Tommy John Surgeries Are Down In MLB. Will It Last? – FiveThirtyEight

For many seasons, it seemed like the number of pitchers forced to have Tommy John surgery each year was going to keep climbing forever.

But there’s evidence that something remarkable has happened in the past couple of years: The Tommy John epidemic has slowed.

In 2014, 130 pitchers in major and minor league baseball had the surgery, according to a list maintained by FanGraphs analyst Jon Roegele. There were 143 in 2015, followed by 122 in 2016 and 100 last year. In 2018? So far, 75.

The harder players throw, the more stress is put on the ulnar collateral ligament, a triangular, roughly 1-by-2 centimeter ligament that connects the humerus bone of the upper arm with the ulnar bone of the lower arm. With pitchers throwing faster fastballs nearly every year of the pitch-tracking era, this band of fibers has never been under more stress. Not only are big-name professional players going under the knife, but young amateurs are also entering professional baseball with red flags.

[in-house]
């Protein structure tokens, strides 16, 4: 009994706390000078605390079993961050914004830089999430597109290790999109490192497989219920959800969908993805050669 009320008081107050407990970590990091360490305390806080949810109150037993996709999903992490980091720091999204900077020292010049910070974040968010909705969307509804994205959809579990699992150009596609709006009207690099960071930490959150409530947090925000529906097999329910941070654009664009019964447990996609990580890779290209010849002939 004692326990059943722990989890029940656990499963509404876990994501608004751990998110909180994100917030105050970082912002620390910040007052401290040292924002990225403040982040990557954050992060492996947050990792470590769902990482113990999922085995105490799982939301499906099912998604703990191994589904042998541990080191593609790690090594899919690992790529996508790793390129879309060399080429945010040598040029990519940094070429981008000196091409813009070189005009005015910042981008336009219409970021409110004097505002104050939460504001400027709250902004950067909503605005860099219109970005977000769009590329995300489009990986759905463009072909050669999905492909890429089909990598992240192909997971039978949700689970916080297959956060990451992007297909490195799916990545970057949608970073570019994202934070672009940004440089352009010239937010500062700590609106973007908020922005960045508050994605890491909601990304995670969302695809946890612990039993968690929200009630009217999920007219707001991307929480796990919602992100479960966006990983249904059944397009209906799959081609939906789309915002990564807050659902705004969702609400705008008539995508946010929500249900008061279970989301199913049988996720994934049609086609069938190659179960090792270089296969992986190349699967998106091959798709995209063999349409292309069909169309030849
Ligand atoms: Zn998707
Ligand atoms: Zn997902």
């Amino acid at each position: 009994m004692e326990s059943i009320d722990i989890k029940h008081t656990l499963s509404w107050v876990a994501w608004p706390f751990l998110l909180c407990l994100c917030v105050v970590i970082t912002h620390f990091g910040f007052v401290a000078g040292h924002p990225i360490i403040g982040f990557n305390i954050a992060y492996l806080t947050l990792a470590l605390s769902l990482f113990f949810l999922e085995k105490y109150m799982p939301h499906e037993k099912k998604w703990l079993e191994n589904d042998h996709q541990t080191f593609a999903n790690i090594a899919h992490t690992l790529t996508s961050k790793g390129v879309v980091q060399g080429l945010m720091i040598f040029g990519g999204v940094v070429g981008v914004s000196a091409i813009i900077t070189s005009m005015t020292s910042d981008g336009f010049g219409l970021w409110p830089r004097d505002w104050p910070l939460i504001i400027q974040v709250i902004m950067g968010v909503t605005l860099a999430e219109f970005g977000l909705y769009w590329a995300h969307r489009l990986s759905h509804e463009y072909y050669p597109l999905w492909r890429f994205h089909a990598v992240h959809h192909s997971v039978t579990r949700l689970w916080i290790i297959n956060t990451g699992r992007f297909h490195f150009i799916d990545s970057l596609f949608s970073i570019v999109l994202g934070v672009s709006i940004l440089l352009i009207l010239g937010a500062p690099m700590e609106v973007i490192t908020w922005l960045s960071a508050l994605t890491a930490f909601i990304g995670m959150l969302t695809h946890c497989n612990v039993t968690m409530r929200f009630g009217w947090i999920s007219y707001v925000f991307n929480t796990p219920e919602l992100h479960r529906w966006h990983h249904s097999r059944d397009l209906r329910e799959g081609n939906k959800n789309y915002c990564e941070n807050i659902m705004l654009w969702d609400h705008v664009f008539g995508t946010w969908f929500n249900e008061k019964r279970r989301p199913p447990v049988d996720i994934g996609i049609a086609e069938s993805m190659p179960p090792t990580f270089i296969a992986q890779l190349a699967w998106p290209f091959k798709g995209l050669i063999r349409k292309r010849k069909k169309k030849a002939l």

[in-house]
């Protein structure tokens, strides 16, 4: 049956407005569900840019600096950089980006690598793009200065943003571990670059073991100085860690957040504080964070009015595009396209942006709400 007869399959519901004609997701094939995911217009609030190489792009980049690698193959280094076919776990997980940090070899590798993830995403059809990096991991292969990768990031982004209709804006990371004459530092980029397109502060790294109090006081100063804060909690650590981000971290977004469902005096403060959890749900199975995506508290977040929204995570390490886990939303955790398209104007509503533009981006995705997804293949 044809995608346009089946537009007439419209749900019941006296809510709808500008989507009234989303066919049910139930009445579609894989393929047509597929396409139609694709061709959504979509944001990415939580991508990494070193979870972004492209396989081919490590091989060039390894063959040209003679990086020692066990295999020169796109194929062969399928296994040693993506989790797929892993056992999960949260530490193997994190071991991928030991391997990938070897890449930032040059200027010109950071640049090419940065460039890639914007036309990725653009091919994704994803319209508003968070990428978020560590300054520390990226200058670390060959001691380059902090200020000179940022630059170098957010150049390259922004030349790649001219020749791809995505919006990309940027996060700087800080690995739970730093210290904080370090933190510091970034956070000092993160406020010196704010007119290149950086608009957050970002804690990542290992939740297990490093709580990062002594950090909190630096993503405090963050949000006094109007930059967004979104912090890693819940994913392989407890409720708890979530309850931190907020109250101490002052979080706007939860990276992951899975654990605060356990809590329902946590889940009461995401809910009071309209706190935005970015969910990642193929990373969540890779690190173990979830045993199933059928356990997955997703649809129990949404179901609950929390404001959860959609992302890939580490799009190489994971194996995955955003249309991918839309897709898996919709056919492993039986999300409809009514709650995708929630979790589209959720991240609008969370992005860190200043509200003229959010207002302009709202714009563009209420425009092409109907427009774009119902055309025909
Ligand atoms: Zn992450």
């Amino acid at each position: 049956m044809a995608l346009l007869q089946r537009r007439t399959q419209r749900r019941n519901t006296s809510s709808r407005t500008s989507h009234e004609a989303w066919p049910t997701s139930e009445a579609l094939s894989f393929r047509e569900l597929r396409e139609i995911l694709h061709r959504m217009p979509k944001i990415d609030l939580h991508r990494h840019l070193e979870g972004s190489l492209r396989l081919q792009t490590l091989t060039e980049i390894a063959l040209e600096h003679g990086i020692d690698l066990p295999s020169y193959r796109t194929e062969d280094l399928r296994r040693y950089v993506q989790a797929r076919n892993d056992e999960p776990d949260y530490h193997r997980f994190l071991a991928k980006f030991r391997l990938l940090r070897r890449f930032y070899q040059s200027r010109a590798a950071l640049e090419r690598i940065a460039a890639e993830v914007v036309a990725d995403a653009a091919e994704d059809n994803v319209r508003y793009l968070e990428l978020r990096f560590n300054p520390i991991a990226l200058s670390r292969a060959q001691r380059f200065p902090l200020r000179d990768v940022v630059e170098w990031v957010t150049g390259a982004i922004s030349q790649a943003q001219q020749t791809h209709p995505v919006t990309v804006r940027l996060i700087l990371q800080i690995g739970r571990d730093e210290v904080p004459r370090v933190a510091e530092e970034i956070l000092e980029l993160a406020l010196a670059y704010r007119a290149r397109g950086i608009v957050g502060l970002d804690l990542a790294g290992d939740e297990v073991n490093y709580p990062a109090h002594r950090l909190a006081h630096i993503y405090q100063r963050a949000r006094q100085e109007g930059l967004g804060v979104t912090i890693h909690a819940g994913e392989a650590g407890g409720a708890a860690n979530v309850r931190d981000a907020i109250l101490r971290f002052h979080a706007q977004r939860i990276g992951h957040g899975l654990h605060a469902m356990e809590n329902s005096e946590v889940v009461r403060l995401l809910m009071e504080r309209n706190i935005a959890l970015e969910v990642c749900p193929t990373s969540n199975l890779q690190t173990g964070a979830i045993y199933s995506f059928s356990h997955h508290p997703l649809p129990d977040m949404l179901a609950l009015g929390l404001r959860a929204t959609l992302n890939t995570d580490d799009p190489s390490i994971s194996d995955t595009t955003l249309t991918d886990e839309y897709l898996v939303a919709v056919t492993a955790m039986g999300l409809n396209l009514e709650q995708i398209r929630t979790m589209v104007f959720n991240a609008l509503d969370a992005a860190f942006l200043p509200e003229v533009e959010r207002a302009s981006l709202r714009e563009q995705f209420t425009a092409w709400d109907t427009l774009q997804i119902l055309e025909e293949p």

Roegele has recorded 1,483 professional and high-level amateur1 Tommy John surgeries since John’s was performed by Dr. Frank Jobe in 1974. (John pitched in the majors for 14 years after the experimental surgery and notched 164 of his 288 career wins after his elbow was repaired.) It’s been 44 years since that first procedure, and half of the recorded surgeries have occurred in the nearly six and a half years since April 1, 2012. The injury and surgery became such an epidemic in 2014 that a Grantland article described the campaign as “the season Tommy John took.”

The ligament tearing has been estimated to cost teams hundreds of millions of dollars as players typically require a surgery and recovery process that lasts more than a year.

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